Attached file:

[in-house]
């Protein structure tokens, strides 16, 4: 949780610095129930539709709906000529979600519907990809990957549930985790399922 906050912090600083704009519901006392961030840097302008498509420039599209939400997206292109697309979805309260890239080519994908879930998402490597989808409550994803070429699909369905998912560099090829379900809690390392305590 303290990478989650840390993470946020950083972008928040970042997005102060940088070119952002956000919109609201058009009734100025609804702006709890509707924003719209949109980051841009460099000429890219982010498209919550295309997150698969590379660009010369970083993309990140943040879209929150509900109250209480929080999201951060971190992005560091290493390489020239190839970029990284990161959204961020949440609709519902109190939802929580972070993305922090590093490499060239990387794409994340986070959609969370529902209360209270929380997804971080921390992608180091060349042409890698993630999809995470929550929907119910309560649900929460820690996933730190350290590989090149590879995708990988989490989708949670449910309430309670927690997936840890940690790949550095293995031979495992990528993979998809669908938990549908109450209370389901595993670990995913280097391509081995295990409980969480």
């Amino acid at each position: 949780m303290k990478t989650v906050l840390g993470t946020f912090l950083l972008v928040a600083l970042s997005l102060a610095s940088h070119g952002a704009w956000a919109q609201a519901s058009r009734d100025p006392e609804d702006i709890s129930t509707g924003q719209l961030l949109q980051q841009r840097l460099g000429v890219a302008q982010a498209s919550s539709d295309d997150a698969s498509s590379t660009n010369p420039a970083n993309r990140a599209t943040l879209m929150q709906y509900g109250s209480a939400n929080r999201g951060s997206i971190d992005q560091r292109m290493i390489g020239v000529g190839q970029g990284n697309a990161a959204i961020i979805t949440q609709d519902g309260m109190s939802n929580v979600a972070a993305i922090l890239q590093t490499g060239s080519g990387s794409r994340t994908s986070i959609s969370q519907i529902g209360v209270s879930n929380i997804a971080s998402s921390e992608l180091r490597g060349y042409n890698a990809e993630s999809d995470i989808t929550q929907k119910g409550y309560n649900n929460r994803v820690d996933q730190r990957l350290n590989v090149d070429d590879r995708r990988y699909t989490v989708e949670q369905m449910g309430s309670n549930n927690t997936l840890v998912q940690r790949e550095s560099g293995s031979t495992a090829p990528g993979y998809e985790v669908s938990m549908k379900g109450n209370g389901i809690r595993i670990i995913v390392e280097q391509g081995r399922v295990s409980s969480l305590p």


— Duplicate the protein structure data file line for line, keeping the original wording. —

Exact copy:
[in-house]
């Protein structure tokens, strides 16, 4: 949780610095129930539709709906000529979600519907990809990957549930985790399922 906050912090600083704009519901006392961030840097302008498509420039599209939400997206292109697309979805309260890239080519994908879930998402490597989808409550994803070429699909369905998912560099090829379900809690390392305590 303290990478989650840390993470946020950083972008928040970042997005102060940088070119952002956000919109609201058009009734100025609804702006709890509707924003719209949109980051841009460099000429890219982010498209919550295309997150698969590379660009010369970083993309990140943040879209929150509900109250209480929080999201951060971190992005560091290493390489020239190839970029990284990161959204961020949440609709519902109190939802929580972070993305922090590093490499060239990387794409994340986070959609969370529902209360209270929380997804971080921390992608180091060349042409890698993630999809995470929550929907119910309560649900929460820690996933730190350290590989090149590879995708990988989490989708949670449910309430309670927690997936840890940690790949550095293995031979495992990528993979998809669908938990549908109450209370389901595993670990995913280097391509081995295990409980969480």
């Amino acid at each position: 949780m303290k990478t989650v906050l840390g993470t946020f912090l950083l972008v928040a600083l970042s997005l102060a610095s940088h070119g952002a704009w956000a919109q609201a519901s058009r009734d100025p006392e609804d702006i709890s129930t509707g924003q719209l961030l949109q980051q841009r840097l460099g000429v890219a302008q982010a498209s919550s539709d295309d997150a698969s498509s590379t660009n010369p420039a970083n993309r990140a599209t943040l879209m929150q709906y509900g109250s209480a939400n929080r999201g951060s997206i971190d992005q560091r292109m290493i390489g020239v000529g190839q970029g990284n697309a990161a959204i961020i979805t949440q609709d519902g309260m109190s939802n929580v979600a972070a993305i922090l890239q590093t490499g060239s080519g990387s794409r994340t994908s986070i959609s969370q519907i529902g209360v209270s879930n929380i997804a971080s998402s921390e992608l180091r490597g060349y042409n890698a990809e993630s999809d995470i989808t929550q929907k119910g409550y309560n649900n929460r994803v820690d996933q730190r990957l350290n590989v090149d070429d590879r995708r990988y699909t989490v989708e949670q369905m449910g309430s309670n549930n927690t997936l840890v998912q940690r790949e550095s560099g293995s031979t495992a090829p990528g993979y998809e985790v669908s938990m549908k379900g109450n209370g389901i809690r595993i670990i995913v390392e280097q391509g081995r399922v295990s409980s969480l305590p």